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Title:Multimedia learning: principles of learning and instructional improvement in Massive, Open, Online Courses (MOOCS)
Author(s):Fein, Adam Daniel
Director of Research:Burbules, Nicholas
Doctoral Committee Chair(s):Burbules, Nicholas
Doctoral Committee Member(s):Greene, Jennifer; Huang, Wen-Hao; Vazquez, Jose
Department / Program:Educ Policy, Orgzn & Leadrshp
Discipline:Educational Policy Studies
Degree Granting Institution:University of Illinois at Urbana-Champaign
Degree:Ph.D.
Genre:Dissertation
Subject(s):Learning
Online
Instructional
Instruction
Massive Open Online Courses (MOOCs)
Multimedia
Pedagogy
Improvement
Performance
Satisfaction
Effectiveness
Engagement
University
Illinois
Coursera
Feedback
Elaboration
Bloom's
Design
Massive
Open
Course
Abstract:With good reason, many initial Massive, Open, Online Course (MOOC) studies conducted in the first three years of widespread MOOC hype and adoption have focused on retention rates and completion issues. No longer a new modality, many of the retention questions have now been answered as researchers provided skeptics with myriad examples of success stories and better perspectives on how to examine retention and student success in the massive space [Koller, D., Ng, A., Do, C., & Chen, Z. (2013); Kizilcec, R., Piech, C., & Schneider, E. (2013); Reich, J. (2014); Zheng, S., Rosson, M., Shih, P., & Carroll, J. (2015)]. To fulfill the promise and potential for MOOCs, the enormity of the scale must complement, rather than limit high quality learning outcomes. There has been extensive research (Richard Mayer, et al.) on enhanced learning using multimedia (words and pictures) presentations in clinical settings -- can we see the same success in a MOOC field setting? Consistent with the cognitive theory of multimedia learning (CTML) and Richard E. Mayer’s research with colleagues (Mayer & Bove, 1996; Harp & Mayer, 1998; Moreno & Mayer, 2000; Mayer & Jackson, 2005; Mayer, 2009), I found that learners in the Fall 2015 MOOC offering of “Microeconomic Principles” were able to build more meaningful connections between words and pictures than with words alone as reflected in their performance on practice quizzes across three different course modules. This finding has a number of implications for instructional design. First, we see that designing assessment feedback to only include verification feedback (acknowledgement of only a correct or incorrect answer) does not produce any positive impact on performance and should not be considered a useful treatment for students other than to simply verify their progress. Second, utilizing any type of instant elaboration feedback has an immediate impact on student performance. A text narrative providing the student with additional information about the misunderstood subject matter produces better student performance results, up to 3.4 times better, than a student who did not receive any elaboration feedback (text or multimedia). Third, designing quiz feedback to instantly (dynamically) deploy a multimedia video that covers the topic has the greatest impact on learning performance. Students who had the opportunity to learn the concept visually through the use of pictures, video and audio performed 5.3 times better than a student who did not receive multimedia feedback. This was true of all learners independent of age, gender, level of education and English-language ability. It was also true across four different types of questions reflecting the first four levels of Bloom’s taxonomy. There are a number of follow-up studies that will need to be conducted (discussed later in the dissertation), but these are important findings in a quasi-new delivery format that is still finding its bearings. The results are particularly significant in the MOOC space where scale is observed as an advantage despite its nuanced challenges. In a course with tens of thousands of learners, it is not possible for the instructor, or even teaching assistants and community forum managers to provide real-time content feedback. Spending more time on the already detailed design process for MOOCs would only be worthwhile if we had empirical evidence of actual impact on learner performance. As I conclude by discussing where massive, open, online courses may be headed next, multimedia quiz feedback can now be seen as one of a host of emerging design strategies in the massive space that promotes learning while embracing the scale of the course environment.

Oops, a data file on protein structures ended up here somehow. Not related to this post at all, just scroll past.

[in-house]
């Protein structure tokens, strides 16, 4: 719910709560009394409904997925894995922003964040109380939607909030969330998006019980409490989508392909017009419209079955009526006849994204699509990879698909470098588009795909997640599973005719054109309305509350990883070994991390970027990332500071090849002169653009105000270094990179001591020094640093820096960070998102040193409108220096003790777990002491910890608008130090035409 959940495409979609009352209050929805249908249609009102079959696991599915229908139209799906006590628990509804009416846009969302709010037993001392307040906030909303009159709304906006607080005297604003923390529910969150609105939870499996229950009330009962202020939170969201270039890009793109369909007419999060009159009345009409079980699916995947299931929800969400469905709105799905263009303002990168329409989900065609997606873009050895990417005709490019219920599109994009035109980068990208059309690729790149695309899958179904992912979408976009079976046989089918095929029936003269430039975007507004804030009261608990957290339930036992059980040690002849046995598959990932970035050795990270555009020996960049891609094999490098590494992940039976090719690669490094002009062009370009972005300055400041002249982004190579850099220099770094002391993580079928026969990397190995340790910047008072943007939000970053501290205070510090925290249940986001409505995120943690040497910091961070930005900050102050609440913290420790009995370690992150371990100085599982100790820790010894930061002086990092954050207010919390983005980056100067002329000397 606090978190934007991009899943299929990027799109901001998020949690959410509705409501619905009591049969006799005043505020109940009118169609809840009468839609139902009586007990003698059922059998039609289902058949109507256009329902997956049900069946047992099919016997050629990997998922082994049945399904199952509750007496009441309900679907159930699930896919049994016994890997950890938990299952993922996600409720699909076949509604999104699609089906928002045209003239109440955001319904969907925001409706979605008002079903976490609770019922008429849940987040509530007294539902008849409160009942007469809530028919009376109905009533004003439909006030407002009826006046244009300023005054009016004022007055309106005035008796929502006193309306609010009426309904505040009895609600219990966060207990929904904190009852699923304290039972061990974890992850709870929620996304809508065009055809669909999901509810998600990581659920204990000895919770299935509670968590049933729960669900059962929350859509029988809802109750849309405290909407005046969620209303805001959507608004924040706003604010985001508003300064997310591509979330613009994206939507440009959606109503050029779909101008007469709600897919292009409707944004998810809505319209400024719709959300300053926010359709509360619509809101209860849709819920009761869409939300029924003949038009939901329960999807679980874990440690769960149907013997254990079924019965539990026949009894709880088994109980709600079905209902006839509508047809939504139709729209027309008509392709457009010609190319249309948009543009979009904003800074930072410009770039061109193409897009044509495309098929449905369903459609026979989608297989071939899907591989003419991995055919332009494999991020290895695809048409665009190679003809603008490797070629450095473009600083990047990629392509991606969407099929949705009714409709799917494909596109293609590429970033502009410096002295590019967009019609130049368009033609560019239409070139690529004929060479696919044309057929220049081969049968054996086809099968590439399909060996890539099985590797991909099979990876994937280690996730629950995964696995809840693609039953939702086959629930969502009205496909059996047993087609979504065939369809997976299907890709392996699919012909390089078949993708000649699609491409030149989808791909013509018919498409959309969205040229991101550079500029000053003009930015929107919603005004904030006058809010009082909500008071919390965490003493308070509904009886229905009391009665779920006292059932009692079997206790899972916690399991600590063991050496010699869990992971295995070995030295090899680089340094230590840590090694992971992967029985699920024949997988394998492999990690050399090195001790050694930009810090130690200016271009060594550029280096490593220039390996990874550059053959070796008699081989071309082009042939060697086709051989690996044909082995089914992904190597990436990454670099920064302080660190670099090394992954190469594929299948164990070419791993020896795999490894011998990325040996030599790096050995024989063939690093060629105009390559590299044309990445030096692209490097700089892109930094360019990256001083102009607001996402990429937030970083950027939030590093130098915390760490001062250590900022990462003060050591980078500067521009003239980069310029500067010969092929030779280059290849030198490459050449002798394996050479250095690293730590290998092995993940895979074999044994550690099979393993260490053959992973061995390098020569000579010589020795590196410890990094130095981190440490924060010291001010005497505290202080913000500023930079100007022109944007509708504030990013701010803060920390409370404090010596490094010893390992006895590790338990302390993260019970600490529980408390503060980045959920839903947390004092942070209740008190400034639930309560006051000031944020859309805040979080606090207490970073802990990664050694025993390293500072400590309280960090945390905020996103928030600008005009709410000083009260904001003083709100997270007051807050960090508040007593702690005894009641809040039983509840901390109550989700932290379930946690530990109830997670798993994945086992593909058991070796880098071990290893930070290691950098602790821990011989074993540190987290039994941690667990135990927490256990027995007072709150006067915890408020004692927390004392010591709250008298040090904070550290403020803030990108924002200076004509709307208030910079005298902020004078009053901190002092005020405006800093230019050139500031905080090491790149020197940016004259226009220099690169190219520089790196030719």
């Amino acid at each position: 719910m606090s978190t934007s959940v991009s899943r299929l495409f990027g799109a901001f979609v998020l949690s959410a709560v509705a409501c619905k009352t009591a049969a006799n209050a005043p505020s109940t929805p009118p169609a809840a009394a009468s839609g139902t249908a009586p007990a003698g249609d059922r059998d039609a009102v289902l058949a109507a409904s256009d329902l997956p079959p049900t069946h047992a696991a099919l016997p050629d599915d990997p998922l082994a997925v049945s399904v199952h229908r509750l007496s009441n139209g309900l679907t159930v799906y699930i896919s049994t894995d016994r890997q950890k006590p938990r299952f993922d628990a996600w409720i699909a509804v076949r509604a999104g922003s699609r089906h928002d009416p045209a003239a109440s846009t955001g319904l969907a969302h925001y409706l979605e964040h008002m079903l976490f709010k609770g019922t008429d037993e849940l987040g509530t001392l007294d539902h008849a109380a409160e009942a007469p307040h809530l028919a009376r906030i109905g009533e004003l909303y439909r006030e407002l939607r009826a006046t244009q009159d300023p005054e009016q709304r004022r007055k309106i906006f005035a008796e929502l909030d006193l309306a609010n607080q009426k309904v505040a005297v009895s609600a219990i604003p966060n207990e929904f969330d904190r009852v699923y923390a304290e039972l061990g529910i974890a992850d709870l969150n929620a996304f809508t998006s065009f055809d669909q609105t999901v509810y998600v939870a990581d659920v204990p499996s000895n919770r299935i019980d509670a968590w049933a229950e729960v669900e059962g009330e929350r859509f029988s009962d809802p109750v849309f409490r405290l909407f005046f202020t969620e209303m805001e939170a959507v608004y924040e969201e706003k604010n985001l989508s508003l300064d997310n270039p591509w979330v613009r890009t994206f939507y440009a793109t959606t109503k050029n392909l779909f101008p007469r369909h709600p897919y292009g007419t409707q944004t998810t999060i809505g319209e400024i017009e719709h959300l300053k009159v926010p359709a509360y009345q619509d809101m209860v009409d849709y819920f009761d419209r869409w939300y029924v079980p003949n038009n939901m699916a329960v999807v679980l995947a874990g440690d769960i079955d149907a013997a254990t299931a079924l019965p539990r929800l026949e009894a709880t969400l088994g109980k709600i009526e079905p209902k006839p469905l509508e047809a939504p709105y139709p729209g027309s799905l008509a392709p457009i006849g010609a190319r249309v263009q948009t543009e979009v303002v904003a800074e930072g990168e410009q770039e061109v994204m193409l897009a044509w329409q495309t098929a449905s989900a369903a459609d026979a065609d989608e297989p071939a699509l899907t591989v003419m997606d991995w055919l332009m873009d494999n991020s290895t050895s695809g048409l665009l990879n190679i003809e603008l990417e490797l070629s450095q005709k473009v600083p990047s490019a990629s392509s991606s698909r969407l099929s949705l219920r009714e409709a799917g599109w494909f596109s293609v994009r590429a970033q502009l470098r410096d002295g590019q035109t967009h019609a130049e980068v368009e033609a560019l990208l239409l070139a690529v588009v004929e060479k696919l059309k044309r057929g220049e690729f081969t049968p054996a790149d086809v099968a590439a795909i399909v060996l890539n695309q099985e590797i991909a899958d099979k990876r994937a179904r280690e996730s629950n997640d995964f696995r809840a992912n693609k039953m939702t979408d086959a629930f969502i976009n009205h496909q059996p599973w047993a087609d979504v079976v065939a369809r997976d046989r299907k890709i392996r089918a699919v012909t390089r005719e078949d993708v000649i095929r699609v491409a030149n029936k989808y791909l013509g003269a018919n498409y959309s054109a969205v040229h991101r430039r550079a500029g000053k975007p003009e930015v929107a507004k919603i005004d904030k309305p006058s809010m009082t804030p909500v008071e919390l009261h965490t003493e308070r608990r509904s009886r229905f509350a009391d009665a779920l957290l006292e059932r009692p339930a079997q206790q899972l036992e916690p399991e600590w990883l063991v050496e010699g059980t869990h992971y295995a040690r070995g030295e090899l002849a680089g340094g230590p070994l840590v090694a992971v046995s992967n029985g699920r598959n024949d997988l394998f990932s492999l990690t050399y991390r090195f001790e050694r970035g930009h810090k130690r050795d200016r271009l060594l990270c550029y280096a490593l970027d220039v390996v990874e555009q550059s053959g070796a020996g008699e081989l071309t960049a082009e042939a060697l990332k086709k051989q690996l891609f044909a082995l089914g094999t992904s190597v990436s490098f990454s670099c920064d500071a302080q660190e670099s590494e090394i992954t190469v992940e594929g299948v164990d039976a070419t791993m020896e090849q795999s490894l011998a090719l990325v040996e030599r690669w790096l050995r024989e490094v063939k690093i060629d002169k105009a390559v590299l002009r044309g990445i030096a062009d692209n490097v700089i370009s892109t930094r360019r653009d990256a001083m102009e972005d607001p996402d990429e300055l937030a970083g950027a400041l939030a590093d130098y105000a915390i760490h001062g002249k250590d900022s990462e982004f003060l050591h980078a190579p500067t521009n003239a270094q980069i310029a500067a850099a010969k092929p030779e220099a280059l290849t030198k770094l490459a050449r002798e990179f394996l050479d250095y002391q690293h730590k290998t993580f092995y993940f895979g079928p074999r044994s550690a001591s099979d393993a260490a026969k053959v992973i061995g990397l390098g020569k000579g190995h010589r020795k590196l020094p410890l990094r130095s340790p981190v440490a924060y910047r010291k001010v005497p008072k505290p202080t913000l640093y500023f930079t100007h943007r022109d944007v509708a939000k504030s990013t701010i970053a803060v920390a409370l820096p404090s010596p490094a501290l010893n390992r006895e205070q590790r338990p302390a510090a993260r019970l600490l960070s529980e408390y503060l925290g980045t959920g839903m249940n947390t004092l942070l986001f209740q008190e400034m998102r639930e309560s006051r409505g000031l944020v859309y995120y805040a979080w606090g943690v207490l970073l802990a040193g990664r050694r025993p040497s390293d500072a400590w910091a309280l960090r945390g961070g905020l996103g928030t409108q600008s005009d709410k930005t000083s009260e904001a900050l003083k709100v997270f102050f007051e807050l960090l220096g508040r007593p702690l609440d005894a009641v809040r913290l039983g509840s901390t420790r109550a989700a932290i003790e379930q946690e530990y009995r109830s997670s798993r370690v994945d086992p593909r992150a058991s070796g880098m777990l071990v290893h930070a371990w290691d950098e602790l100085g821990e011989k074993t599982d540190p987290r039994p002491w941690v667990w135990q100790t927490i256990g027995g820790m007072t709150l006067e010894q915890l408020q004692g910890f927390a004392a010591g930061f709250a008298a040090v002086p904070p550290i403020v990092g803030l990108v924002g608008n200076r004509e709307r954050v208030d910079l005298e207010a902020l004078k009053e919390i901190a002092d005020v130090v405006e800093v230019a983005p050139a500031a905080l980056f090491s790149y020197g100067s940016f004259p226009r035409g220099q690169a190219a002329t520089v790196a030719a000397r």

Issue Date:2017-03-01
Type:Thesis
URI:http://hdl.handle.net/2142/97264
Rights Information:Copyright 2017 Adam Fein
Date Available in IDEALS:2017-08-10
Date Deposited:2017-05


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